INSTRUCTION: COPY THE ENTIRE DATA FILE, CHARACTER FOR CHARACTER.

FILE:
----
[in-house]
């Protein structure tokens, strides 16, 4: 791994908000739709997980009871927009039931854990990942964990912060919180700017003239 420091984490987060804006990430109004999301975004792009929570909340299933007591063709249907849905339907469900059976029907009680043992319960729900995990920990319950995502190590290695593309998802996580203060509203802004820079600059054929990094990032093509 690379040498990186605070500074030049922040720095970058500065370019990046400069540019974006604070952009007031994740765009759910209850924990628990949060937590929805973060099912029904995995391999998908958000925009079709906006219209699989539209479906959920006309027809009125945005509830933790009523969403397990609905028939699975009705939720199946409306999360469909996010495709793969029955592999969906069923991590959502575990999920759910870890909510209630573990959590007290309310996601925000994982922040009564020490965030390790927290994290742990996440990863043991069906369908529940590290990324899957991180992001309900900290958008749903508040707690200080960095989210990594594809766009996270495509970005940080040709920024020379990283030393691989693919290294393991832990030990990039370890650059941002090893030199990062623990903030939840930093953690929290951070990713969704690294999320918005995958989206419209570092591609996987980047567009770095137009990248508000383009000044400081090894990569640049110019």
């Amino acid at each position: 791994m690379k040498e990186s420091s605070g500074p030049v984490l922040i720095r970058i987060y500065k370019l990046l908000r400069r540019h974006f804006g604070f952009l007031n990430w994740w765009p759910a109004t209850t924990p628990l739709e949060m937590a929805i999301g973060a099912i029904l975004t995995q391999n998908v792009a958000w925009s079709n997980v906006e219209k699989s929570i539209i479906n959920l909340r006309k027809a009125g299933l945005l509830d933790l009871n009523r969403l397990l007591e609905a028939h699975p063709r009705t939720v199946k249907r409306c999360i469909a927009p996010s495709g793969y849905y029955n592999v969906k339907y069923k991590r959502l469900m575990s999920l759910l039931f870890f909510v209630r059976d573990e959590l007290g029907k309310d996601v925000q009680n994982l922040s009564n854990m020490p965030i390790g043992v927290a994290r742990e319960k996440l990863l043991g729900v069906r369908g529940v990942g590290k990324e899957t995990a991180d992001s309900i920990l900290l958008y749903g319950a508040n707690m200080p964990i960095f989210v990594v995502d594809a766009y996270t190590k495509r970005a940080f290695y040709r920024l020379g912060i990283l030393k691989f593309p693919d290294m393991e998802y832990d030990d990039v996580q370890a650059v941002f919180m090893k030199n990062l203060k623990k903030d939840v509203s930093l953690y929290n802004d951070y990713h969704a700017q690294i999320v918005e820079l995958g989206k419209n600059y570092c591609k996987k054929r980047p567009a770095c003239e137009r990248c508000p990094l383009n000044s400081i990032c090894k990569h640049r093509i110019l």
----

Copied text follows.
[in-house]
């Protein structure tokens, strides 16, 4: 791994908000739709997980009871927009039931854990990942964990912060919180700017003239 420091984490987060804006990430109004999301975004792009929570909340299933007591063709249907849905339907469900059976029907009680043992319960729900995990920990319950995502190590290695593309998802996580203060509203802004820079600059054929990094990032093509 690379040498990186605070500074030049922040720095970058500065370019990046400069540019974006604070952009007031994740765009759910209850924990628990949060937590929805973060099912029904995995391999998908958000925009079709906006219209699989539209479906959920006309027809009125945005509830933790009523969403397990609905028939699975009705939720199946409306999360469909996010495709793969029955592999969906069923991590959502575990999920759910870890909510209630573990959590007290309310996601925000994982922040009564020490965030390790927290994290742990996440990863043991069906369908529940590290990324899957991180992001309900900290958008749903508040707690200080960095989210990594594809766009996270495509970005940080040709920024020379990283030393691989693919290294393991832990030990990039370890650059941002090893030199990062623990903030939840930093953690929290951070990713969704690294999320918005995958989206419209570092591609996987980047567009770095137009990248508000383009000044400081090894990569640049110019």
């Amino acid at each position: 791994m690379k040498e990186s420091s605070g500074p030049v984490l922040i720095r970058i987060y500065k370019l990046l908000r400069r540019h974006f804006g604070f952009l007031n990430w994740w765009p759910a109004t209850t924990p628990l739709e949060m937590a929805i999301g973060a099912i029904l975004t995995q391999n998908v792009a958000w925009s079709n997980v906006e219209k699989s929570i539209i479906n959920l909340r006309k027809a009125g299933l945005l509830d933790l009871n009523r969403l397990l007591e609905a028939h699975p063709r009705t939720v199946k249907r409306c999360i469909a927009p996010s495709g793969y849905y029955n592999v969906k339907y069923k991590r959502l469900m575990s999920l759910l039931f870890f909510v209630r059976d573990e959590l007290g029907k309310d996601v925000q009680n994982l922040s009564n854990m020490p965030i390790g043992v927290a994290r742990e319960k996440l990863l043991g729900v069906r369908g529940v990942g590290k990324e899957t995990a991180d992001s309900i920990l900290l958008y749903g319950a508040n707690m200080p964990i960095f989210v990594v995502d594809a766009y996270t190590k495509r970005a940080f290695y040709r920024l020379g912060i990283l030393k691989f593309p693919d290294m393991e998802y832990d030990d990039v996580q370890a650059v941002f919180m090893k030199n990062l203060k623990k903030d939840v509203s930093l953690y929290n802004d951070y990713h969704a700017q690294i999320v918005e820079l995958g989206k419209n600059y570092c591609k996987k054929r980047p567009a770095c003239e137009r990248c508000p990094l383009n000044s400081i990032c090894k990569h640049r093509i110019l």